I’m sure that making 48 Hour films is fun. David Searle evidently has a ball and learns a lot – but have you ever tried to watch the films afterwards? In the vast amount of cases, you really, really had to be there, To repeat : the structure of the 48 Hour film process relies on existing genre conventions. That’s what enables the films to be made so quickly, because everyone knows the conventions. Now, why would anyone think a rushed, hothouse environment reliant on familiarity should be the only place to discover and develop original, experimental ideas, good scripts etc?
As one might expect at this stage, there is still confusion afoot. David Searle, for instance, says :
I really take issue with the concept that we have three months to come up with our three ideas. Frankly, the majority of aspiring film-makers in New Zealand would have at least half a dozen low budget ideas on the go already..
Okay. But that’s not what the FC’s development executive Paul Swadel was saying in Onfilm earlier this month :
“What it’s not going to be about is people pulling out their existing scripts from bottom drawers that are designed to be shot on $2.5-$3 million and people saying, ‘Don’t worry – we’ll squeeze it in and make it happen for quarter of a million dollars.’ “It’s a clean slate and we want to kick off fresh ideas and fresh approaches…
This kind of confusion matters, because the process kicks off shortly, in June. Another example? At the Wellington launch of Escalator, a questioner asked if you became one of the four winners of the $250,000 each on offer, could you then split the money and make all three of the entry ideas you had brought to the Escalator process? He was assured that would be no problem. Yet the conditions on the FC website clearly stipulate
In the first stage teams will be asked to submit 3 ideas, each as a one page synopsis, along with a one page CV for each member…. After the bootcamp teams will have three months to work on ONE [emphasis in the original] of their ideas….
So, which is it? Hats off to the Film Commission though, says David, for going down the low budget route.’ Well, not so much. Part of my skepticism about Escalator exists because the FC has been down the low budget film route before, with the Headstrong scheme five years ago. That scheme was run in conjunction with the Film Commission by Leanne Saunders and Ant Timpson.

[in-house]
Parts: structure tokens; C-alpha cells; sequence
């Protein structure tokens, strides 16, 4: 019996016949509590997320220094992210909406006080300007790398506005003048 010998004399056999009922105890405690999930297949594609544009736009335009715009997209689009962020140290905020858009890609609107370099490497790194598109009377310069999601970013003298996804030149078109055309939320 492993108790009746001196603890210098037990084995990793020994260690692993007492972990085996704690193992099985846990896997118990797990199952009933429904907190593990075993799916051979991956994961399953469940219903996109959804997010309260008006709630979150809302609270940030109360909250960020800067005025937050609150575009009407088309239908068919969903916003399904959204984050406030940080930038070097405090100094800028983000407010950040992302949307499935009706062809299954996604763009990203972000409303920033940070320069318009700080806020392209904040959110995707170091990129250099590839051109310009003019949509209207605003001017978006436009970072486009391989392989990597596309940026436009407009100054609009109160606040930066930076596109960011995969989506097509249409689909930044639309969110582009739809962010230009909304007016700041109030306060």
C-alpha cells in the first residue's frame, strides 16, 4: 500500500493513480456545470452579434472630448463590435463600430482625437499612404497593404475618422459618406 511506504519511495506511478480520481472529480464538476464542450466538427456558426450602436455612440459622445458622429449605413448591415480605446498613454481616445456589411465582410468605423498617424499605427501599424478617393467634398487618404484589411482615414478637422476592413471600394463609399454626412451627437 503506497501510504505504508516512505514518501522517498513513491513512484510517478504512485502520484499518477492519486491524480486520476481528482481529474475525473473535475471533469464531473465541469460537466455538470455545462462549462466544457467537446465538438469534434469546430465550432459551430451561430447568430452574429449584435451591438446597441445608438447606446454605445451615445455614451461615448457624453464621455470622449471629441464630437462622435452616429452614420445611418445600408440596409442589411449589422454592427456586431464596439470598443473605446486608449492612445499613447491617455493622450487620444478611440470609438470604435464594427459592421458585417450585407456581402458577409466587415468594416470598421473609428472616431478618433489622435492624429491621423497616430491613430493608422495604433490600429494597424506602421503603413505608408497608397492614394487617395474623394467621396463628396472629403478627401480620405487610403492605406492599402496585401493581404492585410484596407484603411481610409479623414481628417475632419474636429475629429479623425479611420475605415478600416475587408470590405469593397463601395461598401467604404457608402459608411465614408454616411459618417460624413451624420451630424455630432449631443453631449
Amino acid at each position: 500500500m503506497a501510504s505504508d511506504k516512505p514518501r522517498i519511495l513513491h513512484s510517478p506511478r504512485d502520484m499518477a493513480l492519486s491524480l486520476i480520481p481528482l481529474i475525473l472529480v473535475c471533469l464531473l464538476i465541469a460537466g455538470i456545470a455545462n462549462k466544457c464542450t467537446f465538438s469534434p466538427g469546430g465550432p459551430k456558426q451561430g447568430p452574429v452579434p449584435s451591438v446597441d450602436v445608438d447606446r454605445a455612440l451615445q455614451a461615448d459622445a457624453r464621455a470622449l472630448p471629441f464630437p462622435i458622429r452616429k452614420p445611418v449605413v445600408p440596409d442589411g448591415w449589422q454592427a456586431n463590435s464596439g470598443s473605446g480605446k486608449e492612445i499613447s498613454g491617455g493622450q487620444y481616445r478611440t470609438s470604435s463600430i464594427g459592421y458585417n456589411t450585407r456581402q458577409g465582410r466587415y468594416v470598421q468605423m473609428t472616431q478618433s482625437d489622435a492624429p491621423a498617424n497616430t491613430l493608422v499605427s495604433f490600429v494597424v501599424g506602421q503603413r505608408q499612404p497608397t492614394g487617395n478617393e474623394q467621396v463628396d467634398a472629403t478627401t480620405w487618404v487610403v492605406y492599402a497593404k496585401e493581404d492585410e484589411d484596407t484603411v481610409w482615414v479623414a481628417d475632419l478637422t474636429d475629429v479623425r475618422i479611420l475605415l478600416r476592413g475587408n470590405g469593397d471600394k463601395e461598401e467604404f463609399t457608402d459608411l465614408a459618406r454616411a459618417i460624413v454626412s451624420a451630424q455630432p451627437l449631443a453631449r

Despite hundreds of scripts being submitted, and shortlists of various lengths being drawn up, and plans to make four films in two years announced, only two films ever got made under Headstrong before the FC finally canned it in late 2007. Those films were A Song of Good by Gregory King, who had previously directed Leanne’s production of his film Christmas, and The Devil Dared Me To, by the guys who made the Back of the Y series on late night television.
Some of those scripts (eg The Void) eventually got made elsewhere. Yet the official output of Headstrong – touted as a vehicle for creative, low budget, trailblazing cinema – was one Jackass type comedy which Wikipedia says received $859,314 from the FC (not counting the cost of its 35mm film transfers) and the Gregory King project in which (according to the Variety review of its screening at SXSW) the script was too half-baked – that old problem, again – to reconcile the drama with the black humor. The initial hype about Headstrong is available here.
I’m sure that the FC would say that Escalator will not be anything like Headstrong. Right. So that’s why it draws heavily on the 48 Hour Film template godfathered by Ant Timpson, who co-ran Headstrong. To repeat : I don’t dislike the 48 Hour Film event. For what it is, it is fine. Just like T20 cricket is fine. But are quickfire, competitive team contests (plus pressure cooker bootcamps) a good way – the only way – of identifying and fostering good and original cinema ? It looks more like an excellent way of burying singular visions and original ideas, in favour of local variations on familiar genre conventions. In sum, it risks repeating the culture of mediocrity that the FC has consistently portrayed as being the path of hard-headed commercial realism.